REVERSE CALF RAISES | STAIRS
Calf raises are great for working out the gastrocnemius and the soleus muscles, but doing this exercise in reverse gets the anterior tibialis. Start by standing on a stair, with the heels on the edge. The goal to keep the balls of the feet in the air. Don’t put the toes down. Then flex the foot, remembering not to have the mid-foot and toes touch the ground. Just make sure to keep balance, so hold on to a banister If needed. Do about 12 reps and 2-3 sets.
Progression: Add a dumbbell in each hand and complete the exercise.
The Muscles We Rely On
It’s the muscle of the hip and knee that are the most important to runners. These are the muscles that enable running movement.
This includes the gluteus maximus, a large muscle that should be fired when running because it provides the hips and pelvis with stability while also playing a pivotal role in stride. Because this is a large muscle, runners want to engage it for it can do most of the work so we don’t get fatigued as quickly.
Weak glutes—which is coming from sitting all day—also results in overactive hamstrings. For runners, this means an increased risk of injury since we use our hamstrings to run.
The glutes are important because it allows for hip extension so that the leg and be lifted and go behind when running. To engage the glutes,
The hip flexors are also extremely important for runners. This is because they are responsible for bringing the thigh up once the leg comes up from making contact with the ground. Hip flexors help to keep the pelvis in a neutral position which helps with proper running form. The same is true for hip extenders which help drive the legs back.
Make sure to do hip flexor stretches, which are other stretches that are often ignored by runners.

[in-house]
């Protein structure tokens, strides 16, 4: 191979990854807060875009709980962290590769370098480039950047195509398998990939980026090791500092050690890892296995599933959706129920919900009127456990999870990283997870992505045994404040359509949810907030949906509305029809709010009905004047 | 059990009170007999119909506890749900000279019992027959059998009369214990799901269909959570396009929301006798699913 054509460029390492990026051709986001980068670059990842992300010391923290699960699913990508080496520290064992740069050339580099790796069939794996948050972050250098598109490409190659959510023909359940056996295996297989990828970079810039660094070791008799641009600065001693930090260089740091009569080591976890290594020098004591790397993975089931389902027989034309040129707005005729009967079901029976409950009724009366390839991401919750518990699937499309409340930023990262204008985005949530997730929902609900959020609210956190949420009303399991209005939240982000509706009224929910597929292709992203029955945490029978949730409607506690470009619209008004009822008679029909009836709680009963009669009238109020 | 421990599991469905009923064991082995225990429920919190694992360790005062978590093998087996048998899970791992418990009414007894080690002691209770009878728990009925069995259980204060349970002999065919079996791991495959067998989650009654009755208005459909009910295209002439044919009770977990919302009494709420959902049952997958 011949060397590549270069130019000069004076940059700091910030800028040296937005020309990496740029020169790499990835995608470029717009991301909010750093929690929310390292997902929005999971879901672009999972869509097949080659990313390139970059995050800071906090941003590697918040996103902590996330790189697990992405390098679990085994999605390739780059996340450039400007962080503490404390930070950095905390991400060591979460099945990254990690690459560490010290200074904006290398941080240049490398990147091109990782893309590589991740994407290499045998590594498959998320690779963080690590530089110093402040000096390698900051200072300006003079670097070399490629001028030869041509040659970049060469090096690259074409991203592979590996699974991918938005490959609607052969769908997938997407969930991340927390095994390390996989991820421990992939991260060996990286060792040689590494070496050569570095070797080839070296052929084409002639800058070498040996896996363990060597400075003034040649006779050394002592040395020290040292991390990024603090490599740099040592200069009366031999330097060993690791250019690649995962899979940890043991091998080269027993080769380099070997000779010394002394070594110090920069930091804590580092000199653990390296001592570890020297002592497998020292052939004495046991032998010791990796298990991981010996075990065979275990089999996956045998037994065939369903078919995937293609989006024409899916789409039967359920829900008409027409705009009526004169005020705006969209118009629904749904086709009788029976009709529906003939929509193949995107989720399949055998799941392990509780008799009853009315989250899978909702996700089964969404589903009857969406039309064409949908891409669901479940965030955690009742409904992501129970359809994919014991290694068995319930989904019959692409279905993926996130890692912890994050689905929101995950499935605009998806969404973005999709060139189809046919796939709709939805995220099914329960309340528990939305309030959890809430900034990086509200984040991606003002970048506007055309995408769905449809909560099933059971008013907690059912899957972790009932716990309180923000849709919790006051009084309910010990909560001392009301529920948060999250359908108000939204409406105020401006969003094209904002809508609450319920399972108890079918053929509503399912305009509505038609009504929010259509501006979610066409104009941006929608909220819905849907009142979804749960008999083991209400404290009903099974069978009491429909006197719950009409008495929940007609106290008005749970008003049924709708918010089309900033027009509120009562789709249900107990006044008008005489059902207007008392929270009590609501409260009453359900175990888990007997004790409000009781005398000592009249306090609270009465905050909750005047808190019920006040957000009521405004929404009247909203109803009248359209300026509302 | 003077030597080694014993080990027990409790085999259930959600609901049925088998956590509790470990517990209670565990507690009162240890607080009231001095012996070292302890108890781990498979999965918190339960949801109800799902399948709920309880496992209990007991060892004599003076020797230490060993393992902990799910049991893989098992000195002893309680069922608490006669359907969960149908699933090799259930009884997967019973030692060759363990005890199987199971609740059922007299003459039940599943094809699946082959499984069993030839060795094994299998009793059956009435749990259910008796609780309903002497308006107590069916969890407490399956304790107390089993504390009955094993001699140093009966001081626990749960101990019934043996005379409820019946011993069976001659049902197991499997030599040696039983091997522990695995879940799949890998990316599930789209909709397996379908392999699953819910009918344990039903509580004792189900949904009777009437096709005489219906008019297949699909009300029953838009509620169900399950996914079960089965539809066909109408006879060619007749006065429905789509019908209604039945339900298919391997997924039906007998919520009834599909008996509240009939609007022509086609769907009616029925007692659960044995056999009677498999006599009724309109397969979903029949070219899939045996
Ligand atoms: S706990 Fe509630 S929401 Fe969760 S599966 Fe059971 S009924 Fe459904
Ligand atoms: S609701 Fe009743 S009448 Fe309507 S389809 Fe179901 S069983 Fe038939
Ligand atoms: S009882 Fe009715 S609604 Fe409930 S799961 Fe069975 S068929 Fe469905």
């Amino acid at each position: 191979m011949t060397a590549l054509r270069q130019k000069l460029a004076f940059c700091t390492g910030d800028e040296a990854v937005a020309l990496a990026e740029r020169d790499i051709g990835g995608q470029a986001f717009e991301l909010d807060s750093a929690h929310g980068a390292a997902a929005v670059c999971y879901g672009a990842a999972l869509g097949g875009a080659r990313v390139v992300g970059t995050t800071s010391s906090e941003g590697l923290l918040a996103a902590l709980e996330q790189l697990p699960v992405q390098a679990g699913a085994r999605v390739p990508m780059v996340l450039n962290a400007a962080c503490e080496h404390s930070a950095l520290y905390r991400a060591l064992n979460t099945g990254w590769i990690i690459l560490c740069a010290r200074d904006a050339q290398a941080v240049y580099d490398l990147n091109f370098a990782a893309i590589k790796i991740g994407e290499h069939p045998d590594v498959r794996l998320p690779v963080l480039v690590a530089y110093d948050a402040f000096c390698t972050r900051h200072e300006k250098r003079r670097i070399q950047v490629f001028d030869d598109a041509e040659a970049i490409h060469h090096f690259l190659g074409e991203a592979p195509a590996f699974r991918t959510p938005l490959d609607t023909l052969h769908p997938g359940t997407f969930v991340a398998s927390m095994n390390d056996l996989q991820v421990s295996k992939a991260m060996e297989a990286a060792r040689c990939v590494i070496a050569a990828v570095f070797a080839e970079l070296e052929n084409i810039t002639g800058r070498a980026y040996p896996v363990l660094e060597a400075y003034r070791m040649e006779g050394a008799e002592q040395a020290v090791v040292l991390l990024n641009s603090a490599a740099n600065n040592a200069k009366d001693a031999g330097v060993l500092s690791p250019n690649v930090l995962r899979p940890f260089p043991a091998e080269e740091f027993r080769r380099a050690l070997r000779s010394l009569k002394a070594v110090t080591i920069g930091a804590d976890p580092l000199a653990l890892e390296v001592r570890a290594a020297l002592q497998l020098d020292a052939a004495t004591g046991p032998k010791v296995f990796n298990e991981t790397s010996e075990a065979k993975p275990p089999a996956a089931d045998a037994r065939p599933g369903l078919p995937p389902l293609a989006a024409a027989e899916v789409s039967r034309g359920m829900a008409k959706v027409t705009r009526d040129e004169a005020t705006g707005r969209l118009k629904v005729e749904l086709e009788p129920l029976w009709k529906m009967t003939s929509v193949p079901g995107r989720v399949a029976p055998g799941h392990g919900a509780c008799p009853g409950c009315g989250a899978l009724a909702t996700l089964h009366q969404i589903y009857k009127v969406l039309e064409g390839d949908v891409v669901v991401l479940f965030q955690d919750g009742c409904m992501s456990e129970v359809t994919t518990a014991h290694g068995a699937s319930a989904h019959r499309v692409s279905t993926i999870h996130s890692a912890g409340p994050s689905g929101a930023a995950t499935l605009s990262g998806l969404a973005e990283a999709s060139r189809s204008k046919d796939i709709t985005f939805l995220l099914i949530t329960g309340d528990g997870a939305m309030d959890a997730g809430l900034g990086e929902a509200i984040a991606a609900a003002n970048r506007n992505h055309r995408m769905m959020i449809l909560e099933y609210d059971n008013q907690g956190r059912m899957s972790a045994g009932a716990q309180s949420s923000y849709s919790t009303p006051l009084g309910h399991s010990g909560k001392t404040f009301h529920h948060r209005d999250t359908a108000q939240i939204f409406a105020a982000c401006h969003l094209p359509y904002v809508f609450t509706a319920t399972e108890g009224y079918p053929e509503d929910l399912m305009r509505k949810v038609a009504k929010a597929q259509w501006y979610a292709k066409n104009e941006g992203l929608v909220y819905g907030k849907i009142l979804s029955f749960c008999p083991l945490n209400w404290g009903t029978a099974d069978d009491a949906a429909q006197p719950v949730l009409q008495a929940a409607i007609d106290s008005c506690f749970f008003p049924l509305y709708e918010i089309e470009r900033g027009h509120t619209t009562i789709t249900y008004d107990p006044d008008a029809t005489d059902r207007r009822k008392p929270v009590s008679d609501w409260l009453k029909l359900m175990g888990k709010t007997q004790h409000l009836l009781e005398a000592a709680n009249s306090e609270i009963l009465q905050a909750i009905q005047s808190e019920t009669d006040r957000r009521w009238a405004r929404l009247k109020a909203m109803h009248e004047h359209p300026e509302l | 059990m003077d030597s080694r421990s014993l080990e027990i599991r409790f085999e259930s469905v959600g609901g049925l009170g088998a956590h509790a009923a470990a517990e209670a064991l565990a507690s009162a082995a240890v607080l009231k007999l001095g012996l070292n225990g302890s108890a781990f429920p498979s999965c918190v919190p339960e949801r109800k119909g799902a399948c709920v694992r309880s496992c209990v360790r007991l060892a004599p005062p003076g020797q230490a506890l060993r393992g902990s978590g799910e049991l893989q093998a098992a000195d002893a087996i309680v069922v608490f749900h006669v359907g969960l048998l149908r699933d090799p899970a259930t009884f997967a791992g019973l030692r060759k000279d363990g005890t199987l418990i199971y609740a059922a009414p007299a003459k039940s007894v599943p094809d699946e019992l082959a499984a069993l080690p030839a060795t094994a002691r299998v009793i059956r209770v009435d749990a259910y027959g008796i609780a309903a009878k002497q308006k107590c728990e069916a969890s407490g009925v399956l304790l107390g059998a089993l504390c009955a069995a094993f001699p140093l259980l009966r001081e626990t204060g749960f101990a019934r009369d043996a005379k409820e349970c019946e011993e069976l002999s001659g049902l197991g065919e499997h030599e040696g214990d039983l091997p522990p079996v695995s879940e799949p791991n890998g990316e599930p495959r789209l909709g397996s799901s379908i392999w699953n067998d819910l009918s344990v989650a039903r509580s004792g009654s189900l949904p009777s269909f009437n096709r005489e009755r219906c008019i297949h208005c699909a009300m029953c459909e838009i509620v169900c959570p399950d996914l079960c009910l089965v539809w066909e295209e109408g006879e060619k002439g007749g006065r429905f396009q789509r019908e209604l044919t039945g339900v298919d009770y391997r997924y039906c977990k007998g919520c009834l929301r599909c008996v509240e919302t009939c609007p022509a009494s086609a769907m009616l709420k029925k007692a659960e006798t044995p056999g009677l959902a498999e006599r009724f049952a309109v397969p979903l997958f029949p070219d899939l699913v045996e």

The quadriceps allows for the knee to straighten, or knee extension to raise the lower leg. It also helps to bend the hip. For runners, think of the quads are shock absorbers when the feet hit the ground.
Most runners rely too much on the quadricep muscles and not enough on the glutes. Remember the glutes are a bigger muscle group so will fatigue longer the quads. Plus relying on the quads is a recipe for potential knee issues.
However, strong quads are still important for runners. But most people don’t run into weak quadricep issues if they run regularly.
On the contrary, the hamstrings are the antagonist muscles that are responsible for bending the, or knee flexion and extension of the hip. These muscles take over one the body moves forward. And the more efficient and powerful hip extension is done, then the faster a runner can go.
There are two major muscles of the calf, the gastrocnemius, and the soleus. The gastrocnemius is the larger chat muscle that most people refer to as the calf muscle in general. The soleus lie underneath this muscle. These muscles are used to help push the feet off the ground.
While these muscles are typically strong in runners, it’s the antagonist muscle, the anterior tibialis that is weak in most people. This is why runners need to not ignore this anterior lower leg muscle to keep balanced and strong.